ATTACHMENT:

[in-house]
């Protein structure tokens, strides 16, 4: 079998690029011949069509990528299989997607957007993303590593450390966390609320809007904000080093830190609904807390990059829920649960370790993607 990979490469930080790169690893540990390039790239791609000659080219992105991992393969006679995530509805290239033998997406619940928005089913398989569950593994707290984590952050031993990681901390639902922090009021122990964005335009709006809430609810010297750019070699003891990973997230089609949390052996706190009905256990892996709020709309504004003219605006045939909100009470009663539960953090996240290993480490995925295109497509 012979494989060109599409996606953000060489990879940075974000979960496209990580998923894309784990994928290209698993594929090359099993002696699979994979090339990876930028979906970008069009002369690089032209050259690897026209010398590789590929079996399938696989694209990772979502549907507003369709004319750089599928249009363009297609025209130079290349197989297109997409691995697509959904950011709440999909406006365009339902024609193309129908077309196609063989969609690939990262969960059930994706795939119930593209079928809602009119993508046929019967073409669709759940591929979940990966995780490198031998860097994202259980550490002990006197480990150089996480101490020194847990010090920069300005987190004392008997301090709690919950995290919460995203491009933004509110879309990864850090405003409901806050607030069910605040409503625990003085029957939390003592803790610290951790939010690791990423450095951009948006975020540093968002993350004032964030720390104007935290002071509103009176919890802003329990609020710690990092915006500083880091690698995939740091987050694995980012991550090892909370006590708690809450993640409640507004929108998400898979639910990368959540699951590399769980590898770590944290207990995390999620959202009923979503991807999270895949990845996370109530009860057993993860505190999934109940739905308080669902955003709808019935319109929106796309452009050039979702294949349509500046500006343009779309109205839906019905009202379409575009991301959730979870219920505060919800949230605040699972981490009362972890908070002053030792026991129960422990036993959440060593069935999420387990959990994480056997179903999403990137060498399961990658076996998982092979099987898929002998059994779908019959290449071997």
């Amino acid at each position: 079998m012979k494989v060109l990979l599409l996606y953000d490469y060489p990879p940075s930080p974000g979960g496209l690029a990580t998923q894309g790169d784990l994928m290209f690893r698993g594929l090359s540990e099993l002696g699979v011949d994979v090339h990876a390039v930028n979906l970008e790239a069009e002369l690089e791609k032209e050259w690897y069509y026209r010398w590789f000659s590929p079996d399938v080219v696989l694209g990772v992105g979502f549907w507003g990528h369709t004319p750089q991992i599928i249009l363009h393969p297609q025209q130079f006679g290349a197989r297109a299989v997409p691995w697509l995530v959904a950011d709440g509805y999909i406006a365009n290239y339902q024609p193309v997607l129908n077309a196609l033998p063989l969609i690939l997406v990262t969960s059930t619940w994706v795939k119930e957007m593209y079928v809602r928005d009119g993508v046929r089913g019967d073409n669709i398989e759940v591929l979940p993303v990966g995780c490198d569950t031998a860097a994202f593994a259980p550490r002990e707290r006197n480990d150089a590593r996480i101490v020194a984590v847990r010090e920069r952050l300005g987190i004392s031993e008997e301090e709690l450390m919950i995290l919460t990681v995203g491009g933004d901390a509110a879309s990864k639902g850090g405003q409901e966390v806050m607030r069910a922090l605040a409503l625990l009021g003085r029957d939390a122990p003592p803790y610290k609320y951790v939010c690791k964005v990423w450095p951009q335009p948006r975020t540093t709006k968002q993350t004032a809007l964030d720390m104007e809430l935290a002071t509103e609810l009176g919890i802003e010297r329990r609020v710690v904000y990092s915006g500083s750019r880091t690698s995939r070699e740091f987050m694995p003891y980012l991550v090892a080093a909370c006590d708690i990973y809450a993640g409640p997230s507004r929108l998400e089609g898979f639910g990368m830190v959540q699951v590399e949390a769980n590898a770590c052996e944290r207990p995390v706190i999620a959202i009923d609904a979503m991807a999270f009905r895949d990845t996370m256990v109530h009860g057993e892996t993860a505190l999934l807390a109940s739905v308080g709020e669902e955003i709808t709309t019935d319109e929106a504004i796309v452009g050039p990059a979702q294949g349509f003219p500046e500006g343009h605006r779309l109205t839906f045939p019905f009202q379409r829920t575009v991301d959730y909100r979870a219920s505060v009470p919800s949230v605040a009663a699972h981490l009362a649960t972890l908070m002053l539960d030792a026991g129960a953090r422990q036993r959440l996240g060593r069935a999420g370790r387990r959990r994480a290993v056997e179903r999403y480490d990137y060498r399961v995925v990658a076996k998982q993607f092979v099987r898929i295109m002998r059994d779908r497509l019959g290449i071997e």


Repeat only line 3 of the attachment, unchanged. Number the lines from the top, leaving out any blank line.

């Amino acid at each position: 079998m012979k494989v060109l990979l599409l996606y953000d490469y060489p990879p940075s930080p974000g979960g496209l690029a990580t998923q894309g790169d784990l994928m290209f690893r698993g594929l090359s540990e099993l002696g699979v011949d994979v090339h990876a390039v930028n979906l970008e790239a069009e002369l690089e791609k032209e050259w690897y069509y026209r010398w590789f000659s590929p079996d399938v080219v696989l694209g990772v992105g979502f549907w507003g990528h369709t004319p750089q991992i599928i249009l363009h393969p297609q025209q130079f006679g290349a197989r297109a299989v997409p691995w697509l995530v959904a950011d709440g509805y999909i406006a365009n290239y339902q024609p193309v997607l129908n077309a196609l033998p063989l969609i690939l997406v990262t969960s059930t619940w994706v795939k119930e957007m593209y079928v809602r928005d009119g993508v046929r089913g019967d073409n669709i398989e759940v591929l979940p993303v990966g995780c490198d569950t031998a860097a994202f593994a259980p550490r002990e707290r006197n480990d150089a590593r996480i101490v020194a984590v847990r010090e920069r952050l300005g987190i004392s031993e008997e301090e709690l450390m919950i995290l919460t990681v995203g491009g933004d901390a509110a879309s990864k639902g850090g405003q409901e966390v806050m607030r069910a922090l605040a409503l625990l009021g003085r029957d939390a122990p003592p803790y610290k609320y951790v939010c690791k964005v990423w450095p951009q335009p948006r975020t540093t709006k968002q993350t004032a809007l964030d720390m104007e809430l935290a002071t509103e609810l009176g919890i802003e010297r329990r609020v710690v904000y990092s915006g500083s750019r880091t690698s995939r070699e740091f987050m694995p003891y980012l991550v090892a080093a909370c006590d708690i990973y809450a993640g409640p997230s507004r929108l998400e089609g898979f639910g990368m830190v959540q699951v590399e949390a769980n590898a770590c052996e944290r207990p995390v706190i999620a959202i009923d609904a979503m991807a999270f009905r895949d990845t996370m256990v109530h009860g057993e892996t993860a505190l999934l807390a109940s739905v308080g709020e669902e955003i709808t709309t019935d319109e929106a504004i796309v452009g050039p990059a979702q294949g349509f003219p500046e500006g343009h605006r779309l109205t839906f045939p019905f009202q379409r829920t575009v991301d959730y909100r979870a219920s505060v009470p919800s949230v605040a009663a699972h981490l009362a649960t972890l908070m002053l539960d030792a026991g129960a953090r422990q036993r959440l996240g060593r069935a999420g370790r387990r959990r994480a290993v056997e179903r999403y480490d990137y060498r399961v995925v990658a076996k998982q993607f092979v099987r898929i295109m002998r059994d779908r497509l019959g290449i071997e």